Oldest animal to produce venom lived 260 million years ago

Johannesburg, Feb 14 (IANS) A reptile related to early mammals was the first to produce venom in order to survive the rough conditions offered by the deadly South African environment 260 million years ago -- some 100 million years before the very first snake was even born -- a study says.

Computerised tomography (CT) scans of fossils of the dog-sized reptile, Therapsid Euchambersia, showed anatomical features, designed for venom production, according to the study published in the journal, PlosOne.

"Today, snakes are notorious for their venomous bite, but their fossil record vanishes in the depth of geological times at about 167 million years ago. So, at 260 million years ago, the Euchambersia evolved venom more than a 100 million years before the very first snake was even born, " said Julien Benoit from University of the Witwatersrand in South Africa.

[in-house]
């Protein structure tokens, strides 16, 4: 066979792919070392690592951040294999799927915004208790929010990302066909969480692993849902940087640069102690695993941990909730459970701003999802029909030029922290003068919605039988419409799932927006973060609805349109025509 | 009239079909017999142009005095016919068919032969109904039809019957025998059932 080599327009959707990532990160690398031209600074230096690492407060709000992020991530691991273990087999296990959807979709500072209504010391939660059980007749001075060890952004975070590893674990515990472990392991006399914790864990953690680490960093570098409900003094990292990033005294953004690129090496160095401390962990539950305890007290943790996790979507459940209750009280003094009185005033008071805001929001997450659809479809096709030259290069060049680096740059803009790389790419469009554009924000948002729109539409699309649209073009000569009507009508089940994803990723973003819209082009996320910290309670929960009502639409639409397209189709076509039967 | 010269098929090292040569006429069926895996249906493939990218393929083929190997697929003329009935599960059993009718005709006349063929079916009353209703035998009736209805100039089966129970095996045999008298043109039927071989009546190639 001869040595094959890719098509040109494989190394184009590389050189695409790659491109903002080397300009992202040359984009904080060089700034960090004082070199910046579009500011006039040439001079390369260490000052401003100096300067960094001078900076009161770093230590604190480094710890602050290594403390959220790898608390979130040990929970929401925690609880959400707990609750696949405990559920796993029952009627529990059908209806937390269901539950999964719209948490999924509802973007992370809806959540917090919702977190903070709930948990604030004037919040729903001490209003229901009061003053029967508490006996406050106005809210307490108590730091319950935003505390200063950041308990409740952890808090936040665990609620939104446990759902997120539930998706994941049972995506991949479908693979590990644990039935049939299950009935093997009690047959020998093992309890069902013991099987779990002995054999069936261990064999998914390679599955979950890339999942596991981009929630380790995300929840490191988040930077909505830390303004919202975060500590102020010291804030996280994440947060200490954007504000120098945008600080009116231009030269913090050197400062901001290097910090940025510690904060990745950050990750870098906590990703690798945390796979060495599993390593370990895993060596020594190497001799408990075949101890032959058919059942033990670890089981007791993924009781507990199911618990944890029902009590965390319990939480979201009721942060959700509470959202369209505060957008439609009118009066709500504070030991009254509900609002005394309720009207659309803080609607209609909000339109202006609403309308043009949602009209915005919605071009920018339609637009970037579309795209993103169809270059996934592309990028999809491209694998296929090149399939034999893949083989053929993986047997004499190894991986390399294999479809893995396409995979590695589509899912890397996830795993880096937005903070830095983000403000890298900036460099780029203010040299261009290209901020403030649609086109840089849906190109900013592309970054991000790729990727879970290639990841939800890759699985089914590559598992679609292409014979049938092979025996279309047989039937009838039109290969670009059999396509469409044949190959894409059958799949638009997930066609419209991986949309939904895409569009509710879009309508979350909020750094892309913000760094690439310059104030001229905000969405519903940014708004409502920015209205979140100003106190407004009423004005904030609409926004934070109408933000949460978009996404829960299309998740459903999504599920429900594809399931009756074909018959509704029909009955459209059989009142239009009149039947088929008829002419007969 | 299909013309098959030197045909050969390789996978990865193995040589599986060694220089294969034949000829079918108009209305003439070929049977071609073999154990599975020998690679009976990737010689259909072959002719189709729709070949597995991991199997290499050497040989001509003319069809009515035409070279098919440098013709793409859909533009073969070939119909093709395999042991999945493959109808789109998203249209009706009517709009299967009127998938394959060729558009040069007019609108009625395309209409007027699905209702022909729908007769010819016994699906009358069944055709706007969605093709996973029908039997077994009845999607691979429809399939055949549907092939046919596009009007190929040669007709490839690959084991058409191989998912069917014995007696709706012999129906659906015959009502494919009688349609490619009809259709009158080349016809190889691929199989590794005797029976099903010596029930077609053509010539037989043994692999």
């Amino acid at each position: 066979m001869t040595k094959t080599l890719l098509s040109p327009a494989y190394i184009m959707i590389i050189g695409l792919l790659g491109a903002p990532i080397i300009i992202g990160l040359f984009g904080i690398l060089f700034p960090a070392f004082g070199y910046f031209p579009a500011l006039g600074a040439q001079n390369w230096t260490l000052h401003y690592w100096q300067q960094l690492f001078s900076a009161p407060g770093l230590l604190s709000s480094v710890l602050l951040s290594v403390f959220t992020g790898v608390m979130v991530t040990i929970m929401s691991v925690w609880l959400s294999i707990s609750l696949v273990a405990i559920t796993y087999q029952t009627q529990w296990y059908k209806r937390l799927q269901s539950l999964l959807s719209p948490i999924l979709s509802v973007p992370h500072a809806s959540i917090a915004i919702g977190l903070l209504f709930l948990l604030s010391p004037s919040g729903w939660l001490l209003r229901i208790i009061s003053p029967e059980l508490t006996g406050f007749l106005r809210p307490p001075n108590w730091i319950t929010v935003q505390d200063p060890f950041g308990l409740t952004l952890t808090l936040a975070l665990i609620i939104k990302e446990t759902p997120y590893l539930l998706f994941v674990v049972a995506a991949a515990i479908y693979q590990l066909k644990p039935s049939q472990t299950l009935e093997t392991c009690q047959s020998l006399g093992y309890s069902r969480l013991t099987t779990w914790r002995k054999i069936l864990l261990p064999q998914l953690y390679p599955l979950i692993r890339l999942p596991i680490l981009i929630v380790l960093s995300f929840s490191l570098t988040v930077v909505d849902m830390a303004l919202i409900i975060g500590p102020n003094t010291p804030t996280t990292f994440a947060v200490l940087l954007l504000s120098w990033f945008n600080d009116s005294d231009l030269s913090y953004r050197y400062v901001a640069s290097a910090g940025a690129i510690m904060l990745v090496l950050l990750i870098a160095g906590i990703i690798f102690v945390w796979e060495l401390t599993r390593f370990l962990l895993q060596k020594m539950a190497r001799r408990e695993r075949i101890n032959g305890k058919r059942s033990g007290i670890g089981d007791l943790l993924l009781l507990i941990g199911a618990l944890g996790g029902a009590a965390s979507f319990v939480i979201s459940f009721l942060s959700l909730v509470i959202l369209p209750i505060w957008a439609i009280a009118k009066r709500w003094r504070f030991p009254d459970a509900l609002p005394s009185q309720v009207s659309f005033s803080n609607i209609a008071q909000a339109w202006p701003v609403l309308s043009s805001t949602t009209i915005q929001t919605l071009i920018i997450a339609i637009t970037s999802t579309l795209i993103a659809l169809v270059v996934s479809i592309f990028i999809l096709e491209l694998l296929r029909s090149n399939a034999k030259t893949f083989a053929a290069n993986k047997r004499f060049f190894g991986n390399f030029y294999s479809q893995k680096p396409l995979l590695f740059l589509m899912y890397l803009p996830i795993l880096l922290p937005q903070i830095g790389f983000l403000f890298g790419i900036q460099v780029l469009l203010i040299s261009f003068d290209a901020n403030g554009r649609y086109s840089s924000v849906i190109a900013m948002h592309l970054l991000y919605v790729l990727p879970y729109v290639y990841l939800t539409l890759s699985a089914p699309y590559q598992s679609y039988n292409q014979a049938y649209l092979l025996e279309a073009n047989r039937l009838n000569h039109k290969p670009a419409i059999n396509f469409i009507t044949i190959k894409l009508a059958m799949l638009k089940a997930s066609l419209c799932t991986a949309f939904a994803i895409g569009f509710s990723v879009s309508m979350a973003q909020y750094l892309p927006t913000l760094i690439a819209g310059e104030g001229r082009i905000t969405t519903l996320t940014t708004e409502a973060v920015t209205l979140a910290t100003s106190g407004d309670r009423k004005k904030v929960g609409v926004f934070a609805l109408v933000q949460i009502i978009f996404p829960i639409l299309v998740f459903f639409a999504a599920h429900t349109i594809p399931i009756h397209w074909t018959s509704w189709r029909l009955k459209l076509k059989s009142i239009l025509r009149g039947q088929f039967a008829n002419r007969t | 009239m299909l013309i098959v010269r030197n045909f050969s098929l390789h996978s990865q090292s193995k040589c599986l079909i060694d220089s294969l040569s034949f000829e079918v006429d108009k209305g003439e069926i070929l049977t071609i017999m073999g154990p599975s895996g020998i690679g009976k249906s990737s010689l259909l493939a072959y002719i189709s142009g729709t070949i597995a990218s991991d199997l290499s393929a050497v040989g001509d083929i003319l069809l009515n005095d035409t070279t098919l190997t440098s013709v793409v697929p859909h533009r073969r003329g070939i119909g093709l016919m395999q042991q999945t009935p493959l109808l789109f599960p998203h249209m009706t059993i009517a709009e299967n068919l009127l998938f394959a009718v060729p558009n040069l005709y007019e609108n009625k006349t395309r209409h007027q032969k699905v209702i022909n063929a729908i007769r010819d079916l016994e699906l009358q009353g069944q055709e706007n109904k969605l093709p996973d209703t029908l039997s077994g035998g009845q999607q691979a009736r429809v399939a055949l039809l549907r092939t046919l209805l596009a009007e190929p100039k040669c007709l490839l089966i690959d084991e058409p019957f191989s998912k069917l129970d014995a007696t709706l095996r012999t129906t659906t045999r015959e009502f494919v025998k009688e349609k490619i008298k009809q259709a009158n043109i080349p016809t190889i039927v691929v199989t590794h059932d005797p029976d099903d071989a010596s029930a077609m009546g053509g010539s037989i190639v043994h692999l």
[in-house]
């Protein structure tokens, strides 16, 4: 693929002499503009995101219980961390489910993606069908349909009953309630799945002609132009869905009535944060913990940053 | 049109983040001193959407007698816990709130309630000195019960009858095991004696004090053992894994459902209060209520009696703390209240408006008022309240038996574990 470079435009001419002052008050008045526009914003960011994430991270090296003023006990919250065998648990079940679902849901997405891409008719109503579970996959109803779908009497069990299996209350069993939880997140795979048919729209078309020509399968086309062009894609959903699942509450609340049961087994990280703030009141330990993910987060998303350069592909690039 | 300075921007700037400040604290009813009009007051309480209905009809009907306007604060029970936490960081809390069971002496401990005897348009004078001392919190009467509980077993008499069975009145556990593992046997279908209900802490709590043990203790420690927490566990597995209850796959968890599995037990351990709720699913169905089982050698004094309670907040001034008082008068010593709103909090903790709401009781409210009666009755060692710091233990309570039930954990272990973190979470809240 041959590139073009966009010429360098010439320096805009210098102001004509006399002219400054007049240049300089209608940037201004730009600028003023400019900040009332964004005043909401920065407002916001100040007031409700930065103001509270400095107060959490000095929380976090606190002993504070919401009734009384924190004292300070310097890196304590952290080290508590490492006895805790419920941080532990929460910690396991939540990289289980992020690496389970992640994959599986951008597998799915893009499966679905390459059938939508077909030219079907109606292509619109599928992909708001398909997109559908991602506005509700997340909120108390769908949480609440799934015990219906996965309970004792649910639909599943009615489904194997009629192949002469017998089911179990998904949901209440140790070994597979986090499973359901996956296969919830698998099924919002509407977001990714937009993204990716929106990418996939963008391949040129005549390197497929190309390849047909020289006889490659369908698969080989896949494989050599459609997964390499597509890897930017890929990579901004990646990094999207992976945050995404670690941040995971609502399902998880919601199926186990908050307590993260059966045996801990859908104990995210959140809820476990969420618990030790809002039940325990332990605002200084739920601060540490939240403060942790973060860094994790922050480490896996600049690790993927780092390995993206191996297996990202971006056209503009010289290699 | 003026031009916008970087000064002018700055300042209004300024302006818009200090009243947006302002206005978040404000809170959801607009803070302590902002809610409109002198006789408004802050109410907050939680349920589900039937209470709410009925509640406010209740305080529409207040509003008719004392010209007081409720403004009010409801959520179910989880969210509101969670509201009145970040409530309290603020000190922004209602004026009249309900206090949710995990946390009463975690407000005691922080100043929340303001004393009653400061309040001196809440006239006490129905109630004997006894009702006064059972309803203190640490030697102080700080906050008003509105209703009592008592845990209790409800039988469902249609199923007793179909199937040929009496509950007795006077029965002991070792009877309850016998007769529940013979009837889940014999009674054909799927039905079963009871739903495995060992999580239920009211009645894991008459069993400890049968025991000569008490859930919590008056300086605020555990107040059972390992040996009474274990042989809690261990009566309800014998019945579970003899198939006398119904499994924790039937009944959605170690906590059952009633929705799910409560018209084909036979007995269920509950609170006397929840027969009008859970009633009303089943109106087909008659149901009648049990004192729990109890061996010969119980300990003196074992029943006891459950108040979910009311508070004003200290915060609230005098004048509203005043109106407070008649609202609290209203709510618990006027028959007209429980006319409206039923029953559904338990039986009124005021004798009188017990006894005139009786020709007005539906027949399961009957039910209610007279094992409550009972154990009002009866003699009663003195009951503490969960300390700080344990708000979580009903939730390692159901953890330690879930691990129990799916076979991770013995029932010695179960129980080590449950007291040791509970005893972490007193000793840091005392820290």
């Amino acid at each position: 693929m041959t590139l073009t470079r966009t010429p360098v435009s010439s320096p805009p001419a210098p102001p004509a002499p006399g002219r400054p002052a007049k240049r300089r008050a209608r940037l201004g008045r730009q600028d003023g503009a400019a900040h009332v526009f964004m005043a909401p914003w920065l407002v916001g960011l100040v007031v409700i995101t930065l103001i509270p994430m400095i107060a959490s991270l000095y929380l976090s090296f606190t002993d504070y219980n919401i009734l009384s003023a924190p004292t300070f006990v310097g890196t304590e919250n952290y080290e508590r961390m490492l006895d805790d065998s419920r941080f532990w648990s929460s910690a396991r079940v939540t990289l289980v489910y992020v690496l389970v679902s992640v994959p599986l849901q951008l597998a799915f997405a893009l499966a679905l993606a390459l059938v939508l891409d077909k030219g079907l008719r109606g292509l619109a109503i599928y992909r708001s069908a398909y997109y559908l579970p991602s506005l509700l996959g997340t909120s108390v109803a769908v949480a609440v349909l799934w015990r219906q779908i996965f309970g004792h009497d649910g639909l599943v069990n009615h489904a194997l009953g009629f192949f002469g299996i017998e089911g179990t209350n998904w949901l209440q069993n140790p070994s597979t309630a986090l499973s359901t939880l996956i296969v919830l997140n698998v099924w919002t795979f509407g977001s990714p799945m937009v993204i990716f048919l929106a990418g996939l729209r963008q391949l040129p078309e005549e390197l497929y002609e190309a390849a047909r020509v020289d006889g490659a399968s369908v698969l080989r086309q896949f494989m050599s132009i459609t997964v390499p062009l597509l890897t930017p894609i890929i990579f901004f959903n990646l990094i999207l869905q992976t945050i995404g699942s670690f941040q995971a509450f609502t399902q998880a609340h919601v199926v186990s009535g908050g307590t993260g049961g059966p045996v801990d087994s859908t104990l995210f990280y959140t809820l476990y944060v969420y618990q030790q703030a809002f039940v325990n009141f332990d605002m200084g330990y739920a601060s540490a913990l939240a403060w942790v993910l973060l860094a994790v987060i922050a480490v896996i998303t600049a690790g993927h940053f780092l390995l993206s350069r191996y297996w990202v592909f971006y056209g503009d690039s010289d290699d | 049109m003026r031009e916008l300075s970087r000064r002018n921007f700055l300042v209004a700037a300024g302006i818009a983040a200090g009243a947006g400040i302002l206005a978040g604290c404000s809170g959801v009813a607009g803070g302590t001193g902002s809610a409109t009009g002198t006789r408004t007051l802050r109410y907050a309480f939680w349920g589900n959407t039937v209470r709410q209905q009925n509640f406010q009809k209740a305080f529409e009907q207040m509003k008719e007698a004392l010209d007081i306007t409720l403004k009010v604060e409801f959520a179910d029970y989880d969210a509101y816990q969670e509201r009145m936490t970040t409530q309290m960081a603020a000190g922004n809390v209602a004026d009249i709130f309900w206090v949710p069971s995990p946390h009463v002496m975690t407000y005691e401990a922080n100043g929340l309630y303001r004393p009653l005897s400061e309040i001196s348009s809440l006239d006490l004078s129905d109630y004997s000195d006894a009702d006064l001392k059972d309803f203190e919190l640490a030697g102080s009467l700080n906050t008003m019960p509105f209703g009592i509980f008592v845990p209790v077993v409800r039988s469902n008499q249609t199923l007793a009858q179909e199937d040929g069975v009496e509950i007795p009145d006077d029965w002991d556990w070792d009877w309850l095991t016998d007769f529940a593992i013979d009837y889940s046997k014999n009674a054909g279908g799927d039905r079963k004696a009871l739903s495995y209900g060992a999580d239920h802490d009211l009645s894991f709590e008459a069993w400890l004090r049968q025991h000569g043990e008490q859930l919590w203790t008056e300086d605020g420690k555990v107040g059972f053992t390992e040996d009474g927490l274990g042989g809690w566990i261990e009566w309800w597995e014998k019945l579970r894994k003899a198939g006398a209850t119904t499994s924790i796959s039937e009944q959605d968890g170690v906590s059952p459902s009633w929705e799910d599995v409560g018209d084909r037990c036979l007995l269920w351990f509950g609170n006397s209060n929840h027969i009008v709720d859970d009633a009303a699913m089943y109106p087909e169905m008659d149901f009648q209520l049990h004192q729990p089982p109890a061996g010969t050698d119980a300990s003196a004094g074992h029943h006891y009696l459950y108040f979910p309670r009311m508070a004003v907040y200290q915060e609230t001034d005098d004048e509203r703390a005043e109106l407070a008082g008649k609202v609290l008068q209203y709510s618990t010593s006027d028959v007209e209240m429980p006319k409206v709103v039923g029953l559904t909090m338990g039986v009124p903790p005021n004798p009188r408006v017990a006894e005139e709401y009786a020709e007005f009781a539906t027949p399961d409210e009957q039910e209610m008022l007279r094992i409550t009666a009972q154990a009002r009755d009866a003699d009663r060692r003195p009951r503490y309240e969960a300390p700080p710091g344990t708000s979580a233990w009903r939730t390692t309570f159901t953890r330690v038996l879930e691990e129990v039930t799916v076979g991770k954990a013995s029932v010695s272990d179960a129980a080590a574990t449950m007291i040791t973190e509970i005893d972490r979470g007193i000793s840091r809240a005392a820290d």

As venom glands do not fossilise, Benoit and his colleagues at Wits University, in association with the Natural History Museum of London used CT scanning and 3D imagery techniques to analyse the only two fossilised skulls of the Euchambersia ever found, and discovered stunning anatomical adaptions that are compatible with venom production. 

"This is the first evidence of the oldest venomous vertebrate ever found, and what is even more surprising is that it is not in a species that we expected it to be," Benoit said.

The first Euchambersia fossil was found in 1932, and the second in 1966. According to measurements of the two fossils, the Euchambersia was a small dog-like pre-mammalian reptile that grew between 40 and 50 cm long.

"A wide, deep and circular fossa (a space in the skull) to accommodate a venom gland was present on the upper jaw and was connected to the canine and the mouth by a fine network of bony grooves and canals," Benoit said. 

"Moreover, we discovered previously undescribed teeth hidden in the vicinity of the bones and rock: two incisors with preserved crowns and a pair of large canines, that all had a sharp ridge. Such a ridged dentition would have helped the injection of venom inside a prey," Benoit explained.

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